- 1 tablespoon dry Italian seasoning
- ¾ teaspoon salt
- ½ cup dry white wine
- 6 cups vegetable broth
- 1 small zucchini, diced
- 1 28-ounce can whole peeled tomatoes, preferably Italian plum tomatoes
- 1 14-ounce can red kidney beans, drained and rinsed
- ¼ cup chopped fresh basil
- Grated Parmesan cheese for serving, optional
- Cook Pasta: Bring a medium saucepan of water to a boil. Add macaroni and cook according to package instructions. Drain.
- Sauté The Vegetables: Meanwhile, heat 2 tablespoons oil in a large heavy-bottomed soup pot or dutch oven over medium-high heat. Add onion and garlic and cook, stirring often until the onion is starting to brown slightly, about 3 minutes. Add in in carrots, celery, Italian seasoning and salt, and stir to combine. Continue cooking, stirring often, until the vegetables are softened and the pan has a little fond along the bottom, 3 to 5 minutes.
- Make The Soup: Pour in wine and cook, stirring until most of the wine is evaporated, 1 to 3 minutes. Add in broth and zucchini, increase heat to high, and bring to a boil. Reduce heat to maintain a simmer, and cook until the vegetables are tender, 4 to 6 minutes. Crush tomatoes into the soup and add any tomato sauce from the can. Stir in beans and the cooked macaroni and cook, stirring often until heated through, about 4 minutes.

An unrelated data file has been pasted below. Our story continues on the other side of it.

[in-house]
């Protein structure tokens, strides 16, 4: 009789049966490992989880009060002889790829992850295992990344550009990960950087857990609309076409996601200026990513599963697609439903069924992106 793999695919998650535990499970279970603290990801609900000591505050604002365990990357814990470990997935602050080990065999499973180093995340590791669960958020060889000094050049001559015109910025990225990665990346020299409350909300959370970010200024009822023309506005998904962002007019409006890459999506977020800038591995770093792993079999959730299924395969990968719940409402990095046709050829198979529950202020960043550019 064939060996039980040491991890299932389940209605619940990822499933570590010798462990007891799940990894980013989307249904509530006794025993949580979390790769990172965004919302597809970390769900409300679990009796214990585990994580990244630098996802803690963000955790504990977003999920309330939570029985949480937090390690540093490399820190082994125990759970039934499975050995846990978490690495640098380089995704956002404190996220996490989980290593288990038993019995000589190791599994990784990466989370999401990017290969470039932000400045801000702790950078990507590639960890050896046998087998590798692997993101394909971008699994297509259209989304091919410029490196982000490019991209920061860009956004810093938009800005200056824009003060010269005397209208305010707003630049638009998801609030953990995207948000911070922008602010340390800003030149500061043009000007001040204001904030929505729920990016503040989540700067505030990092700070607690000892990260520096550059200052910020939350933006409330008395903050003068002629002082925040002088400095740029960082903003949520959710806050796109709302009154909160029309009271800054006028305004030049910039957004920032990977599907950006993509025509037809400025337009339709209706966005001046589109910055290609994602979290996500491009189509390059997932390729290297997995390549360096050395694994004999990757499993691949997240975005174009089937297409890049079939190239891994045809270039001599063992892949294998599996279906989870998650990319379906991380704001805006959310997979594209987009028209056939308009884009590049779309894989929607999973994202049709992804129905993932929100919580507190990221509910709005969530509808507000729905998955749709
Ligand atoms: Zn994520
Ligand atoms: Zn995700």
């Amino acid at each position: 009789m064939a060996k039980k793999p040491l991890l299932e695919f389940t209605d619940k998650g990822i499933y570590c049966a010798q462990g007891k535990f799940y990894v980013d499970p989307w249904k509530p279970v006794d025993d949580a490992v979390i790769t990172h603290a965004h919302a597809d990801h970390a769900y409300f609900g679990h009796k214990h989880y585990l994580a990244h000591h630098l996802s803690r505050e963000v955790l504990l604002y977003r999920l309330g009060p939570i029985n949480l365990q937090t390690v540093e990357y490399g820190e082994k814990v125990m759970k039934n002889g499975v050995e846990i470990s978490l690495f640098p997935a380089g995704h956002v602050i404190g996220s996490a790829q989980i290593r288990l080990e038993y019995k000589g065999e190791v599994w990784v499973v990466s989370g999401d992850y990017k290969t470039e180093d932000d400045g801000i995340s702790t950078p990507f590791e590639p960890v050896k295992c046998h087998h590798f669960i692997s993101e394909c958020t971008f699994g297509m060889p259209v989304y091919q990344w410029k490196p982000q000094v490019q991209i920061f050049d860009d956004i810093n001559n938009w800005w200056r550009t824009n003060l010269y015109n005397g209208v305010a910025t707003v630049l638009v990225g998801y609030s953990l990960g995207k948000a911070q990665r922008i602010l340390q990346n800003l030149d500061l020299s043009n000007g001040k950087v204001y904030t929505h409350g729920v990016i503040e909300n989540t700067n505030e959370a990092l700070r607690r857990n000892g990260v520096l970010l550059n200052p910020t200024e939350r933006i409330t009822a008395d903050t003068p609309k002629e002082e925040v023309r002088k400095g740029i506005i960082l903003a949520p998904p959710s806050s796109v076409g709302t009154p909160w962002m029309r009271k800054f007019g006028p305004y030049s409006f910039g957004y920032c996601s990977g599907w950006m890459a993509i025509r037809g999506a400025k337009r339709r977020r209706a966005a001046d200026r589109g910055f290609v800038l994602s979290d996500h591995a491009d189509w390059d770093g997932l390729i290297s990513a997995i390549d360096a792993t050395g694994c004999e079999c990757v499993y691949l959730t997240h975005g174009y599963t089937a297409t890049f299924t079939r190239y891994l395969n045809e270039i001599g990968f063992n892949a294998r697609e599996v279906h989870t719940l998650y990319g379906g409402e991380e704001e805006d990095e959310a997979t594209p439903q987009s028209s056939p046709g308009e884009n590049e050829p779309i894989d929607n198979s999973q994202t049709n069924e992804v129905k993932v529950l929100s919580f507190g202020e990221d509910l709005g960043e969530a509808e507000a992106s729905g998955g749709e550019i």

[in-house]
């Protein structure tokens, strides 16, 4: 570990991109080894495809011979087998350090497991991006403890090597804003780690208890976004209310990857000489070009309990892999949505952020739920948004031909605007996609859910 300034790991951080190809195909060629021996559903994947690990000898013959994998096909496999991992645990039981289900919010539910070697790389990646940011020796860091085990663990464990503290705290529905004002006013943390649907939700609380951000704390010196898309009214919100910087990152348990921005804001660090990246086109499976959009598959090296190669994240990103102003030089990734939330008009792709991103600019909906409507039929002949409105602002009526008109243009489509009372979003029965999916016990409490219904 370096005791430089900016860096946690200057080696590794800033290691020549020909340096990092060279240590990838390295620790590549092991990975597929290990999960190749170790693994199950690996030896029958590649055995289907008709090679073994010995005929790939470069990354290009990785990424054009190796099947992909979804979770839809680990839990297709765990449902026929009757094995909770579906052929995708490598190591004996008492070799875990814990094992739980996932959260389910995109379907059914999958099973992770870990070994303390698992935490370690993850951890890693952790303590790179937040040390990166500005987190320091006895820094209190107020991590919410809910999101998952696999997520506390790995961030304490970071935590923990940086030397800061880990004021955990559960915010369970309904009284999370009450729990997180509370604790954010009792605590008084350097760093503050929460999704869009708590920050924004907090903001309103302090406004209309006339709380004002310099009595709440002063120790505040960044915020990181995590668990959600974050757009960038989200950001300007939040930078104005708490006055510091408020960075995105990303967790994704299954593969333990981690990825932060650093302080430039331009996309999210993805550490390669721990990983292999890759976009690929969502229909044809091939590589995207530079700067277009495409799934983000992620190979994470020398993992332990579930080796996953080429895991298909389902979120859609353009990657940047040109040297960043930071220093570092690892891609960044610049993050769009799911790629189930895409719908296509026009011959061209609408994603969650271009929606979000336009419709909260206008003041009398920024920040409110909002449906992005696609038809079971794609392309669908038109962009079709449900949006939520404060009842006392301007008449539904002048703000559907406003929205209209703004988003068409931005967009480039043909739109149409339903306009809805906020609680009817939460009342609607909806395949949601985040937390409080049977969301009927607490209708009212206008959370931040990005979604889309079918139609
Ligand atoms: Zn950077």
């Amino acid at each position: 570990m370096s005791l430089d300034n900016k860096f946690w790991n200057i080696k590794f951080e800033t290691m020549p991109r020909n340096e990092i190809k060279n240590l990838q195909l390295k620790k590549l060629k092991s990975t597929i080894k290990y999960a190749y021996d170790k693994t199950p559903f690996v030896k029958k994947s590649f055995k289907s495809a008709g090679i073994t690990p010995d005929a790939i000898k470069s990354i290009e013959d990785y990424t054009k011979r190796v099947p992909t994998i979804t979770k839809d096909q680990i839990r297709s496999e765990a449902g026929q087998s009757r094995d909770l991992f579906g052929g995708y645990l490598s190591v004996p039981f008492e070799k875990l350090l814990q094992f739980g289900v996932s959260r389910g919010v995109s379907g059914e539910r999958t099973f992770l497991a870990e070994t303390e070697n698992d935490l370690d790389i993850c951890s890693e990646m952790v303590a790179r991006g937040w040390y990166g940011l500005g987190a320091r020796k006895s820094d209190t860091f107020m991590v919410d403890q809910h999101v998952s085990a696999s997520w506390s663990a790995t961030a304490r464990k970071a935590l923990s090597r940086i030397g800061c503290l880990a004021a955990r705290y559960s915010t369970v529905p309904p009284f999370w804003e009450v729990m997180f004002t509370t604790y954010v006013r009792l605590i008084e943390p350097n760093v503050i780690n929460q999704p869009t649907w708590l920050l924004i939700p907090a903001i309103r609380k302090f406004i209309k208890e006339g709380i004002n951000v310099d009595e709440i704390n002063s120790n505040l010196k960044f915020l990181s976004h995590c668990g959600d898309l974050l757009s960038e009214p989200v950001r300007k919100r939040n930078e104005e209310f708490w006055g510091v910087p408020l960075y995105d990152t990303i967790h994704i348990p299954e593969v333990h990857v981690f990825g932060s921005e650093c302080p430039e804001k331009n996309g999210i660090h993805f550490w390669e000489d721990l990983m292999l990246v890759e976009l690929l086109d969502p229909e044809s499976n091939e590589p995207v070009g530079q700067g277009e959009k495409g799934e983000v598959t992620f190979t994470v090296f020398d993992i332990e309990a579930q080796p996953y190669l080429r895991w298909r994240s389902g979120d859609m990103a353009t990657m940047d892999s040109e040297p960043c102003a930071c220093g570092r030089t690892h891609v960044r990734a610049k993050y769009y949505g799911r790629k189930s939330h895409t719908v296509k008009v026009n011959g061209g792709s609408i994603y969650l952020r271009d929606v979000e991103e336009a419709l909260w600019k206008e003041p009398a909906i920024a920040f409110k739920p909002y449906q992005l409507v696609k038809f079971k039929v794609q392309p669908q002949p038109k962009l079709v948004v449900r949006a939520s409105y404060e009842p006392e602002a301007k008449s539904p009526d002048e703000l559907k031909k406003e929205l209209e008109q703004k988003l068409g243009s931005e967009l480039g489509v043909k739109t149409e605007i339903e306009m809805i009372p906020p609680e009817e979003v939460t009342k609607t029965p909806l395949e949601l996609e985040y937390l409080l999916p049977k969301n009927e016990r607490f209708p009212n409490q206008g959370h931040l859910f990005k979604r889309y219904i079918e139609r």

- To Finish and Serve: Remove from heat. Stir in basil. Serve in bowls topped with Parmesan and additional olive oil if desired.
Notes: Fond is the golden brown tasty crusty bits found on the bottom of the pot once the liquid in the veggies has cooked out. Fond is very flavorful so it is important to develop the fond in step 2 to maximize flavor of the Minestrone.
This soup can be made ahead up to 5 days in advance. To rewarm, bring to a gentle simmer over medium-high heat stirring occasionally. Do not simmer for too long as this will overcook the pasta and zucchini and dull the flavor of the basil. For best flavor, leave the basil out until it is re-warmed.
Minestrone can be frozen up to three months. Divide into containers with convenient number of servings and cool completely in the fridge before covering tightly and freezing. To thaw, transfer the container to the refrigerator and thaw at least 24 hours. Or reheat from frozen in the microwave, breaking up ice as it thaws every 4 minutes or so.
Nutrition information is without garnishes.
- Serving Size: 1 cup
- Calories: 111
- Sugar: 6
- Fat: 2
- Carbohydrates: 18 g
- Fiber: 4 g
- Protein: 3 g